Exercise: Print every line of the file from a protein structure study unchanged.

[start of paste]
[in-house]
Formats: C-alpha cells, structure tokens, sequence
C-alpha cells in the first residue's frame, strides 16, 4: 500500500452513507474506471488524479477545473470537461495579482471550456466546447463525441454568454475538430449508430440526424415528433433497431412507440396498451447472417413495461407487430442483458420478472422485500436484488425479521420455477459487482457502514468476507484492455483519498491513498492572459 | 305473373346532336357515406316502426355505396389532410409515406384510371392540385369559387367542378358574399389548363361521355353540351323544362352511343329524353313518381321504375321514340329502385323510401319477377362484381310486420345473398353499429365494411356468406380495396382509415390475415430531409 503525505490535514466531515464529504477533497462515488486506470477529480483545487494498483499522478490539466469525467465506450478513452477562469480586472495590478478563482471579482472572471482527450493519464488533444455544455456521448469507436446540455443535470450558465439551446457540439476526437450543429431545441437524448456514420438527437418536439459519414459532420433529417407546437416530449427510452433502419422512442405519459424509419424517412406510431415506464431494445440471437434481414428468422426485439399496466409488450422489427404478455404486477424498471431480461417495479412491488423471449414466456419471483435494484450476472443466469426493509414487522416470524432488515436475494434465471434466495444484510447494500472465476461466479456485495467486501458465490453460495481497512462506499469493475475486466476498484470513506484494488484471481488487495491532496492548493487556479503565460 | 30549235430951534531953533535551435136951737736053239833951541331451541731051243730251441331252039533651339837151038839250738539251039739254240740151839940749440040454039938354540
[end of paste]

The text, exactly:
[in-house]
Formats: C-alpha cells, structure tokens, sequence
C-alpha cells in the first residue's frame, strides 16, 4: 500500500452513507474506471488524479477545473470537461495579482471550456466546447463525441454568454475538430449508430440526424415528433433497431412507440396498451447472417413495461407487430442483458420478472422485500436484488425479521420455477459487482457502514468476507484492455483519498491513498492572459 | 305473373346532336357515406316502426355505396389532410409515406384510371392540385369559387367542378358574399389548363361521355353540351323544362352511343329524353313518381321504375321514340329502385323510401319477377362484381310486420345473398353499429365494411356468406380495396382509415390475415430531409 503525505490535514466531515464529504477533497462515488486506470477529480483545487494498483499522478490539466469525467465506450478513452477562469480586472495590478478563482471579482472572471482527450493519464488533444455544455456521448469507436446540455443535470450558465439551446457540439476526437450543429431545441437524448456514420438527437418536439459519414459532420433529417407546437416530449427510452433502419422512442405519459424509419424517412406510431415506464431494445440471437434481414428468422426485439399496466409488450422489427404478455404486477424498471431480461417495479412491488423471449414466456419471483435494484450476472443466469426493509414487522416470524432488515436475494434465471434466495444484510447494500472465476461466479456485495467486501458465490453460495481497512462506499469493475475486466476498484470513506484494488484471481488487495491532496492548493487556479503565460 | 30549235430951534531953533535551435136951737736053239833951541331451541731051243730251441331252039533651339837151038839250738539251039739254240740151839940749440040454039938354540